April 2002 Bulletin

Frequently asked coding questions

Bundling Issues, New HCPCS codes and Q codes

By Margie S. Vaught, CPC, CCS-P, MCS-P


Our office has recently noticed that when we bill 29877 done in a different compartment with 29881, we are getting denied. Apparently in the new CCI version 8.0 they have included 29877 as a component of 29881 and will not allow a modifier for reimbursement. This goes against the AAOS Global Service Data book. Can anything be done?


You are correct that in the 8.0 CCI updated version, which is in effect from January 1, 2002 to March 31, 2002, CMS has bundled the Chondroplasty 29877 along with the Meniscectomy code 29881 and has given this bundling edit a status indicator of ‘0’ meaning that even with a modifier such as —59 the claim will not be reimbursed. In checking with CMS, they have clarified that indeed this was an error and the bundling edit will be updated in the 8.1 CCI update to come out effective April 1, 2002 with a status indicator of ‘1’ meaning that billing can take place if these procedures are indeed separate and distinct.

The AAOS has stated in the Complete Global Service Data book that billing should take place for a chondroplasty as long as it is performed in a different compartment. So if you are doing a medial meniscectomy and a lateral chondroplasty, separate billing should take place. CMS has indicated that this updated bundling edit will be retroactive to Jan 1, 2002. If this is indeed the case, your office will want to keep track of their denials and send in appeals come April for reimbursement of the chondroplasties.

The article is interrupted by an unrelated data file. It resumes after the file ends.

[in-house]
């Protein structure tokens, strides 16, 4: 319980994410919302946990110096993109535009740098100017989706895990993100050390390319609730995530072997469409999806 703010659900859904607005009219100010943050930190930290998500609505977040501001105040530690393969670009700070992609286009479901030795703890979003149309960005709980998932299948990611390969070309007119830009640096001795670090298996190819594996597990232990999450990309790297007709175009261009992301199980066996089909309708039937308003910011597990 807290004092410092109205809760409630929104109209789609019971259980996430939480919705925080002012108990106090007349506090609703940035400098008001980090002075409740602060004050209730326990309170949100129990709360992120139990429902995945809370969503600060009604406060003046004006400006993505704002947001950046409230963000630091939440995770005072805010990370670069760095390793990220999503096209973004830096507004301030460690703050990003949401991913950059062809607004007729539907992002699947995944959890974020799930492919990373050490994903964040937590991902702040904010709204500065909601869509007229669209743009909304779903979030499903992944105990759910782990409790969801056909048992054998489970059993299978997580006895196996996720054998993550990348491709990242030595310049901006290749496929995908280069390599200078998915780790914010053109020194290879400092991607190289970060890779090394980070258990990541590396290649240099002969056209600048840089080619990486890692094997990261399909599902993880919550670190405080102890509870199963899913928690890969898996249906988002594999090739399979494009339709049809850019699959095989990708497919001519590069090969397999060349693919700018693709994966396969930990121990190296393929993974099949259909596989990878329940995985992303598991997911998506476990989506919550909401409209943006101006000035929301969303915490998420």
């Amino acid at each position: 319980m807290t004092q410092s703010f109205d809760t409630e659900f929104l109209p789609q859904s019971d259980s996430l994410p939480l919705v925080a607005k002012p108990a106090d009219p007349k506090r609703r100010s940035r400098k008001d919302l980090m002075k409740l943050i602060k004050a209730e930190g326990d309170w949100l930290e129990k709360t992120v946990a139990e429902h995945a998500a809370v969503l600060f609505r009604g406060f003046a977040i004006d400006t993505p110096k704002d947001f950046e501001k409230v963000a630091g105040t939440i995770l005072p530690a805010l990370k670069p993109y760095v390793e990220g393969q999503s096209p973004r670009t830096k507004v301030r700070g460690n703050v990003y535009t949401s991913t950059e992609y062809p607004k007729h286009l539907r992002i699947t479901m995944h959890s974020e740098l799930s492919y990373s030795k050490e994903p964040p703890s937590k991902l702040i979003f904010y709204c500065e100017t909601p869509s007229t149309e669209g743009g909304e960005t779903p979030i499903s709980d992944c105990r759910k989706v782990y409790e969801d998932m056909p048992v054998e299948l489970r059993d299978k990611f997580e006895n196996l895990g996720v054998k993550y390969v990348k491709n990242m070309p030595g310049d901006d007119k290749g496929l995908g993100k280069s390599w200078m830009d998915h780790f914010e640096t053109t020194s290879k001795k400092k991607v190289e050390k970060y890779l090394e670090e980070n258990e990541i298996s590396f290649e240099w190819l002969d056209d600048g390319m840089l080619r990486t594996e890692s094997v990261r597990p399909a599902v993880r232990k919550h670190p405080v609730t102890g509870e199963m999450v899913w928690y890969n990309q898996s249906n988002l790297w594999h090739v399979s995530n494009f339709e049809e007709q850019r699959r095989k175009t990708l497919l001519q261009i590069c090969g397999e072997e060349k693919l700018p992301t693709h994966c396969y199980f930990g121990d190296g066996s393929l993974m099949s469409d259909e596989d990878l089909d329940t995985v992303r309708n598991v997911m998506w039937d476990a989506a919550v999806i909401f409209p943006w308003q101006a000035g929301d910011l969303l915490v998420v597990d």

We noticed that HCPCS code J7315 (sodium hyaluninate, 20 mg for intra- articular injection) was deleted for 2002, what is the appropriate code that we should be using for Hyalgan?


HCPCS added code J7316 - Sodium hyaluronate, 5mg for intra-articular injection (Biolon, Provisc, Vitrax, Hyalgan). Offices need to be aware that the dosage amount in this new HCPCS code has changed. Previously it was for 20mg however; this new HCPCS code represents 5mg. So if you are using 20mg of Hyalgan, you will need to place a ‘4’ in the units box for appropriate reimbursement.


On these Q codes, will they have a different fee or would you use the same fees as the A codes?


CMS has set a fee schedule for the Q codes, however offices have been sending letters in stating that these fees are very low. CMS figures reimbursement amounts by the "reasonable chart payment methodology" which sets an item at the lowest of the physician’s actual charge for that item, the physicians’ customary charge for the service, the prevailing charge in the locality for the item, or the inflation indexed charge (IIC). The IIC is the lowest of the customary charge, prevailing charge, or IIC from the previous year, updated by an inflation adjustment factor.

When there are no charges available such as with these new HCPCS codes, the amounts are "gap-filled" to set a fee. CMS has stated that for these Q codes they used information collected from contacting venders via the Internet for pricing. After 2003 the actual physician charge statistics will be available for use in calculating reasonable charge payment amounts. For this reason it is very important that offices figure their charges based on the actual cost incurred and not just ‘mark-up’ the fee schedule from CMS.

For further clarification regarding the Q codes, your office is encouraged to write to: Centers for Medicare and Medicaid Services, Center for Medicare Management, Chronic Care Policy Group, Mail Stop C5-06-27, 7500 Security Boulevard, Baltimore, MD 21244.

Margie S. Vaught, CPC, CCS-P, MCS-P, is an independent coding specialist in Ellensburg, Wash. She is also a member of the American Academy of Professional Coders’ National Advisory Board.

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